Pub. Date: 29/12/2016
Publisher: Pushkin Children's
Ever since Jacob Reckless was a child, he has been escaping to a hidden world through a portal in his father's abandoned study. Over the years, he has made a name for himself as a finder of enchanted items and buried secrets. He's also made many enemies and allies--most important, Fox, a beautiful shape-shifting vixen whom Jacob cares for more than he lets on.
But life in this other world is about to change. Tragedy strikes when Jacob's younger brother, Will, follows him through the portal. Brutally attacked, Will is infected with a curse that is quickly transforming him into a Goyl--a ruthless killing machine, with skin made of stone.
Jacob is prepared to fight to save his brother, but in a land built on trickery and lies, Jacob will need all the wit, courage, and reckless spirit he can summon to reverse the dark spell--before it's too late.The best thing about The Petrified Flesh, the first book in Funke's new trilogy Reckless, is that the fantasy world she creates is fascinating. A beautiful conglomeration of everything to be found in the Grimms' Fairytales, the world behind the mirror is full of magic, witches, fairies, elves, and whatever else you can think of. One of the big joys reading this book is stumbling upon another little Grimms' gem you had forgotten about until it reappeared in Funke's pages. With two of the main characters named after and modelled upon Jacob and Wilhelm Grimms, it should come as no surprise then that the novel consistently moves only within the Grimms' tales. No sad mermaids, no sadder matchstick girls and definitely no pine trees with high Christmas aspirations. However, Funke manages to weave all the different rather well. Although it can become a bit confusing at times, this is rather due to the wrongly paced plot, rather than the world itself. Which leads me to one of my main points of criticism for this novel.
Usually Funke's strength is her story-telling, the weaving together of different fascinating characters and storylines through beautiful prose. Although the beautiful prose still survives into the translation, there are parts of the novel that feel ill-timed. The beginning is too sudden, too quick, introducing a whole range of characters and creatures but not giving the reader enough time to get acquainted with either, let alone start caring for any of them. Although this does improve, it can make the first 70 or so pages of the book a bit of a test. What kept me going was an interest in the world, not any of the human main characters. Conversely, it was the Goyl who I found most interesting and I loved the chapters dedicated to them. What makes the odd pacing especially confusing is that The Petrified Flesh definitely seems to be meant for younger readers, between middle-grade and YA. The chapters are short and sweet, clearly plot-driven and there is little exposition. Each chapter is introduced by a pretty illustration but there is no sense of large world-building as in novels like The Lord of the Rings or even the Narnia chronicles, which, in my opinion, falls within the same reader group. Perhaps for younger readers the pace and motions of the plot will be just fine, but for me they felt off and I found it hard to connect with the novel initially.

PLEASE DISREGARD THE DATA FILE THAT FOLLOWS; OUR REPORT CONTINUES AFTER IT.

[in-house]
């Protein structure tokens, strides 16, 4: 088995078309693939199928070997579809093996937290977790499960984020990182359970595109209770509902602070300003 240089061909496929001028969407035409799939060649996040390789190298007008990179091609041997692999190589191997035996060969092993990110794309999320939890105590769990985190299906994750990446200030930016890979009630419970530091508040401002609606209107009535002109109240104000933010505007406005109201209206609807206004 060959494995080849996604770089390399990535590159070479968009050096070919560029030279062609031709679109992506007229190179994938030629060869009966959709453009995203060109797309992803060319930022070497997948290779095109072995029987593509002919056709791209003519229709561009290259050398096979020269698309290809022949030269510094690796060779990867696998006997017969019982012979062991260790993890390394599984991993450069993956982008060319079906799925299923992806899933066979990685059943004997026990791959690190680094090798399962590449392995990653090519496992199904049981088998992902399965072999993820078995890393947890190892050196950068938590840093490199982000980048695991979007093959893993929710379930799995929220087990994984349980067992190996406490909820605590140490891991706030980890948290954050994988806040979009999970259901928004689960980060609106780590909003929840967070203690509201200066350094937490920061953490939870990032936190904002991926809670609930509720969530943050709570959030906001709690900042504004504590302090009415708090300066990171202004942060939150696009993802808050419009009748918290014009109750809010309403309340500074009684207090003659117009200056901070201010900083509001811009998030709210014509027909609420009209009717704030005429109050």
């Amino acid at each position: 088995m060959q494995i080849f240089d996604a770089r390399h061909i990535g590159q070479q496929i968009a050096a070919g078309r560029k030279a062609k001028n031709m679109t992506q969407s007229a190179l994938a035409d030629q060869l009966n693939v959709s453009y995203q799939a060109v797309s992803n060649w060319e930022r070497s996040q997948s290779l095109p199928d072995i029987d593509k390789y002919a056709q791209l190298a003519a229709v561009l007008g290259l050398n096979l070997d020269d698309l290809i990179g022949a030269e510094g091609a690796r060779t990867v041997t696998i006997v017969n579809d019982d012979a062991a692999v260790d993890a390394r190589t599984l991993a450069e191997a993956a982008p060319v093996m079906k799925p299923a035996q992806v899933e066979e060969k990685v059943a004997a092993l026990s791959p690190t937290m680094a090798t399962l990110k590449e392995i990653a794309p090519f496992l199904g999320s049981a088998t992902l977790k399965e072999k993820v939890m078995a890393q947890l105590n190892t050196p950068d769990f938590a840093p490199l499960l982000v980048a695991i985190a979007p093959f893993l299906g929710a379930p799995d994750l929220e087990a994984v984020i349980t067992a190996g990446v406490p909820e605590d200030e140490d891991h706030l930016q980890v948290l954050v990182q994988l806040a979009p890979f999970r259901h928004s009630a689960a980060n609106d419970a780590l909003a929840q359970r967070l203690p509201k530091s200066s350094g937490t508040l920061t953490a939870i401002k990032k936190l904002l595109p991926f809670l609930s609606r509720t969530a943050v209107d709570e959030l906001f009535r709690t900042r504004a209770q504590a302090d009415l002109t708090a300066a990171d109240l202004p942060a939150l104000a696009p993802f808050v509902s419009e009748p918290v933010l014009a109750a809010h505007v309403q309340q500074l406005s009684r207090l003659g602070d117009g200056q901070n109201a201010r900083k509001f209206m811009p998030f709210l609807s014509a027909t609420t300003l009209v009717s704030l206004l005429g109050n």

No matter the criticism above, Funke completely rewarded my faith in her in this novel. The opening line of the book made me breathe a happy sigh:
'The night was breathing in the apartment like a dark animal.'The prose in The Petrified Flesh is beautiful. Funke excels at descriptions and there are plenty of those in the novel. She worked on the novel together with Lionel Wigram, the film producer/genius who bought the rights to the Harry Potter books for Warner Bros.. Knowing this, there is definitely a sense in which The Petrified Flesh moves like a film rather than a book. Character development comes from spare moments, quick actions rather than any extended time spent with a character. A reader who approaches this book wanting to sink away into rich prose, world-building, character development and lore might therefore be disappointed. Not that these things don't appear in the novel, but they are there sparsely, woven together by a fragile plot. For younger readers, however, this is a great introduction to both fairy tales and fantasy fiction. Props should also go to translator Oliver Latsch. Although some of the phrasing is occasionally awkward, Funke's writing still comes through very well into English.
I give this novel...
Perhaps I was too old for this novel, since the pacing and depth of Reckless: The Petrified Flesh didn't work for me. However, I really appreciated the beauty of Funke's prose and the pleasurable dip back into Grimms' fairy tales. The one think Funke and Wigram have definitely achieved is making me desperate to reread them classics. I'd recommend this to fans of Middle Grade and YA Fantasy.